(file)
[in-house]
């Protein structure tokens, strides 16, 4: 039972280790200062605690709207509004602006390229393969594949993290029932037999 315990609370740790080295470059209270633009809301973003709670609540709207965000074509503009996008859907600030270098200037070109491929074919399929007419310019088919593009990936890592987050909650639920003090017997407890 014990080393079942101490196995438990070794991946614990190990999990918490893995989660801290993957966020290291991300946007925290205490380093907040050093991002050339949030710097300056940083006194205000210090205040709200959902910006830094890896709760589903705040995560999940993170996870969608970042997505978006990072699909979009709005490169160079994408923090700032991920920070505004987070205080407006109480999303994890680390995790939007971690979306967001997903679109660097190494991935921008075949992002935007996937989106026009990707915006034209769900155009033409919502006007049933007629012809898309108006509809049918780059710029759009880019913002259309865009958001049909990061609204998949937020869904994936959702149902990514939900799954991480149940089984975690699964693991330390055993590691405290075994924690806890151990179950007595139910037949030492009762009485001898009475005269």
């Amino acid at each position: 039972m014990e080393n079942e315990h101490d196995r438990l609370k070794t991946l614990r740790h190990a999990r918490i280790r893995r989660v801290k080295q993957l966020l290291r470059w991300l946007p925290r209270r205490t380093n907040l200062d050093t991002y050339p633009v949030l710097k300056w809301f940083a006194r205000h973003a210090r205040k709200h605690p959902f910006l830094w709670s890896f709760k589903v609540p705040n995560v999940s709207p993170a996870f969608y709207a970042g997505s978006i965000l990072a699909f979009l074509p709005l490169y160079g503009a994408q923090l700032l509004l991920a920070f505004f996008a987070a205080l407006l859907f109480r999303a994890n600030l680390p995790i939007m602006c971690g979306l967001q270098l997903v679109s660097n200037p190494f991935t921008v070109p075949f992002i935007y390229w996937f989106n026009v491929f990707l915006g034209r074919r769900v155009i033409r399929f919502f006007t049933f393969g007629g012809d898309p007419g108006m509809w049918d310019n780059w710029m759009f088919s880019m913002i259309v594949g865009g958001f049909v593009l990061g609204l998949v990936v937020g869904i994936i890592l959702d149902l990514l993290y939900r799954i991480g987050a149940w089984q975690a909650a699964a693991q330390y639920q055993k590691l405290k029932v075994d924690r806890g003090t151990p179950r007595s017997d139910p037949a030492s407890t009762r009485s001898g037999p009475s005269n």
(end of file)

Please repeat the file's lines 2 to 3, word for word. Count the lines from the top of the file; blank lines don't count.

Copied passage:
């Protein structure tokens, strides 16, 4: 039972280790200062605690709207509004602006390229393969594949993290029932037999 315990609370740790080295470059209270633009809301973003709670609540709207965000074509503009996008859907600030270098200037070109491929074919399929007419310019088919593009990936890592987050909650639920003090017997407890 014990080393079942101490196995438990070794991946614990190990999990918490893995989660801290993957966020290291991300946007925290205490380093907040050093991002050339949030710097300056940083006194205000210090205040709200959902910006830094890896709760589903705040995560999940993170996870969608970042997505978006990072699909979009709005490169160079994408923090700032991920920070505004987070205080407006109480999303994890680390995790939007971690979306967001997903679109660097190494991935921008075949992002935007996937989106026009990707915006034209769900155009033409919502006007049933007629012809898309108006509809049918780059710029759009880019913002259309865009958001049909990061609204998949937020869904994936959702149902990514939900799954991480149940089984975690699964693991330390055993590691405290075994924690806890151990179950007595139910037949030492009762009485001898009475005269």
């Amino acid at each position: 039972m014990e080393n079942e315990h101490d196995r438990l609370k070794t991946l614990r740790h190990a999990r918490i280790r893995r989660v801290k080295q993957l966020l290291r470059w991300l946007p925290r209270r205490t380093n907040l200062d050093t991002y050339p633009v949030l710097k300056w809301f940083a006194r205000h973003a210090r205040k709200h605690p959902f910006l830094w709670s890896f709760k589903v609540p705040n995560v999940s709207p993170a996870f969608y709207a970042g997505s978006i965000l990072a699909f979009l074509p709005l490169y160079g503009a994408q923090l700032l509004l991920a920070f505004f996008a987070a205080l407006l859907f109480r999303a994890n600030l680390p995790i939007m602006c971690g979306l967001q270098l997903v679109s660097n200037p190494f991935t921008v070109p075949f992002i935007y390229w996937f989106n026009v491929f990707l915006g034209r074919r769900v155009i033409r399929f919502f006007t049933f393969g007629g012809d898309p007419g108006m509809w049918d310019n780059w710029m759009f088919s880019m913002i259309v594949g865009g958001f049909v593009l990061g609204l998949v990936v937020g869904i994936i890592l959702d149902l990514l993290y939900r799954i991480g987050a149940w089984q975690a909650a699964a693991q330390y639920q055993k590691l405290k029932v075994d924690r806890g003090t151990p179950r007595s017997d139910p037949a030492s407890t009762r009485s001898g037999p009475s005269n």